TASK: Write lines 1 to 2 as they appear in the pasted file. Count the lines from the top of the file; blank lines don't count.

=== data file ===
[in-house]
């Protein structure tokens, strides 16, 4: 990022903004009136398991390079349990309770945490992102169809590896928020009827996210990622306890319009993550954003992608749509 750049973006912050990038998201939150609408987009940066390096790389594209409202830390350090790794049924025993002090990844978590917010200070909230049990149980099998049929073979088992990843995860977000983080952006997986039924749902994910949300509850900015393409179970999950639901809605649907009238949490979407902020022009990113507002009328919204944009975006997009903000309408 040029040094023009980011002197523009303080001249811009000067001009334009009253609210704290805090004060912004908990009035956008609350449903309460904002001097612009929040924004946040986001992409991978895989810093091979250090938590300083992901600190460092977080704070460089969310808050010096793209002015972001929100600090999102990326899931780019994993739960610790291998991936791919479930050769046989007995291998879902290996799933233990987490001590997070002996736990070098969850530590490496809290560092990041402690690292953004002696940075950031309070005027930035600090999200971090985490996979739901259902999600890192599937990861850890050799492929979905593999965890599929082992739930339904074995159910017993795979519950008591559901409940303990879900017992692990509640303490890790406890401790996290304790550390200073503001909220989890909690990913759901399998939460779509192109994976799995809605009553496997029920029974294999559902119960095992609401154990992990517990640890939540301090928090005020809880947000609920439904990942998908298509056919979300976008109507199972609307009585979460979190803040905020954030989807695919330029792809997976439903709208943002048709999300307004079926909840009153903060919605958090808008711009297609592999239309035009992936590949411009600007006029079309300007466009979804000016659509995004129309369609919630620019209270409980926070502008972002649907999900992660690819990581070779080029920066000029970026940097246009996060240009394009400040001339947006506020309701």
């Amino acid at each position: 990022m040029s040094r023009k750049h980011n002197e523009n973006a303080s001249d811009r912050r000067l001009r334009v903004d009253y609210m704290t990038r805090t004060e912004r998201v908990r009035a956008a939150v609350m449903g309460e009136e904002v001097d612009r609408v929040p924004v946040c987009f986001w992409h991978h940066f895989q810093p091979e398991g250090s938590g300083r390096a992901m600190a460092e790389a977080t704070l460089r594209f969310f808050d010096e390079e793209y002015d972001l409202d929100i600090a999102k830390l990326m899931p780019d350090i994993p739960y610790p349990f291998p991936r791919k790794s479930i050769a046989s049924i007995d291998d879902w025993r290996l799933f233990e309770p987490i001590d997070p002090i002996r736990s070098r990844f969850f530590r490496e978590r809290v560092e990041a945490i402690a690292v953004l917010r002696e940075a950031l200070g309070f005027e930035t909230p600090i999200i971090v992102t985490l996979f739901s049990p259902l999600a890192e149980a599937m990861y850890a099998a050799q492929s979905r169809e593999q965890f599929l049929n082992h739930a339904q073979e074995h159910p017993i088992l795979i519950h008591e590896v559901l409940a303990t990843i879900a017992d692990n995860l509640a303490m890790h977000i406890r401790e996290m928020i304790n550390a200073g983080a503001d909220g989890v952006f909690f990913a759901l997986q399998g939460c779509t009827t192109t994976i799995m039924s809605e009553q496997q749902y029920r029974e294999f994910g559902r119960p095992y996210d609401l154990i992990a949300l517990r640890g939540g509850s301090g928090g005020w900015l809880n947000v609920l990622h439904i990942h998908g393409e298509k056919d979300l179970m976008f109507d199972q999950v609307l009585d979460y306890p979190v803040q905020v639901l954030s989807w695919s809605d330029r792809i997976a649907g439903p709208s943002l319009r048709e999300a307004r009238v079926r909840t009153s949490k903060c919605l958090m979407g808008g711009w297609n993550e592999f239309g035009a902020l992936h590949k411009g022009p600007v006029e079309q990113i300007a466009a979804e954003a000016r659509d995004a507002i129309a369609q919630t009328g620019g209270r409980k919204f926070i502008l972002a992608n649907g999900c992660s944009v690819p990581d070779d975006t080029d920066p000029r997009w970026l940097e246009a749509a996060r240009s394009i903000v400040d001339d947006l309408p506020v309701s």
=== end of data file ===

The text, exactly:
[in-house]
């Protein structure tokens, strides 16, 4: 990022903004009136398991390079349990309770945490992102169809590896928020009827996210990622306890319009993550954003992608749509 750049973006912050990038998201939150609408987009940066390096790389594209409202830390350090790794049924025993002090990844978590917010200070909230049990149980099998049929073979088992990843995860977000983080952006997986039924749902994910949300509850900015393409179970999950639901809605649907009238949490979407902020022009990113507002009328919204944009975006997009903000309408 040029040094023009980011002197523009303080001249811009000067001009334009009253609210704290805090004060912004908990009035956008609350449903309460904002001097612009929040924004946040986001992409991978895989810093091979250090938590300083992901600190460092977080704070460089969310808050010096793209002015972001929100600090999102990326899931780019994993739960610790291998991936791919479930050769046989007995291998879902290996799933233990987490001590997070002996736990070098969850530590490496809290560092990041402690690292953004002696940075950031309070005027930035600090999200971090985490996979739901259902999600890192599937990861850890050799492929979905593999965890599929082992739930339904074995159910017993795979519950008591559901409940303990879900017992692990509640303490890790406890401790996290304790550390200073503001909220989890909690990913759901399998939460779509192109994976799995809605009553496997029920029974294999559902119960095992609401154990992990517990640890939540301090928090005020809880947000609920439904990942998908298509056919979300976008109507199972609307009585979460979190803040905020954030989807695919330029792809997976439903709208943002048709999300307004079926909840009153903060919605958090808008711009297609592999239309035009992936590949411009600007006029079309300007466009979804000016659509995004129309369609919630620019209270409980926070502008972002649907999900992660690819990581070779080029920066000029970026940097246009996060240009394009400040001339947006506020309701």